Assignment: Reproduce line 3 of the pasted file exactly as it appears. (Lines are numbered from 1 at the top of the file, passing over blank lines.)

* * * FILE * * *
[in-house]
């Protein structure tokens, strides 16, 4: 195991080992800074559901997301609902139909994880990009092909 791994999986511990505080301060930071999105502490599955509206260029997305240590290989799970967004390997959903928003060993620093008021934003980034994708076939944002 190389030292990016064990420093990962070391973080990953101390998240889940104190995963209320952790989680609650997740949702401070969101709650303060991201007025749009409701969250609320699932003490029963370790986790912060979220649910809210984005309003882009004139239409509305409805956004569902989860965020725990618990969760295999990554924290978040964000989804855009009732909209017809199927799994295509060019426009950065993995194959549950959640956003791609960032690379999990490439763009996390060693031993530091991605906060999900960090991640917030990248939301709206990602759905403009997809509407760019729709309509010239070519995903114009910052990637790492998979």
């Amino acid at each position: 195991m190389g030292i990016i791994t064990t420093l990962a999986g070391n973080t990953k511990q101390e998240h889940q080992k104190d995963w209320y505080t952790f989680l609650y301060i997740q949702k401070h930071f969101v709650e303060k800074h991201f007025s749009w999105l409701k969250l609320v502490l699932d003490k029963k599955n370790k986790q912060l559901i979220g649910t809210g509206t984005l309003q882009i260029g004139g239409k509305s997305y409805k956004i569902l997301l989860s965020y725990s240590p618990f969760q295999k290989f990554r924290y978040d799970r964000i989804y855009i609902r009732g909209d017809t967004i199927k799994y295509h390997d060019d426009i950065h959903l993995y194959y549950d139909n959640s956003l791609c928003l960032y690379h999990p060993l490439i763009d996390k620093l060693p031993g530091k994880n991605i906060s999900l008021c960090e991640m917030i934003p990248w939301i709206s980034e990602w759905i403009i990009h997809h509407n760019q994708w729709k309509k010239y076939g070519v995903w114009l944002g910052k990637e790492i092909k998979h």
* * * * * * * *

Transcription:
């Amino acid at each position: 195991m190389g030292i990016i791994t064990t420093l990962a999986g070391n973080t990953k511990q101390e998240h889940q080992k104190d995963w209320y505080t952790f989680l609650y301060i997740q949702k401070h930071f969101v709650e303060k800074h991201f007025s749009w999105l409701k969250l609320v502490l699932d003490k029963k599955n370790k986790q912060l559901i979220g649910t809210g509206t984005l309003q882009i260029g004139g239409k509305s997305y409805k956004i569902l997301l989860s965020y725990s240590p618990f969760q295999k290989f990554r924290y978040d799970r964000i989804y855009i609902r009732g909209d017809t967004i199927k799994y295509h390997d060019d426009i950065h959903l993995y194959y549950d139909n959640s956003l791609c928003l960032y690379h999990p060993l490439i763009d996390k620093l060693p031993g530091k994880n991605i906060s999900l008021c960090e991640m917030i934003p990248w939301i709206s980034e990602w759905i403009i990009h997809h509407n760019q994708w729709k309509k010239y076939g070519v995903w114009l944002g910052k990637e790492i092909k998979h």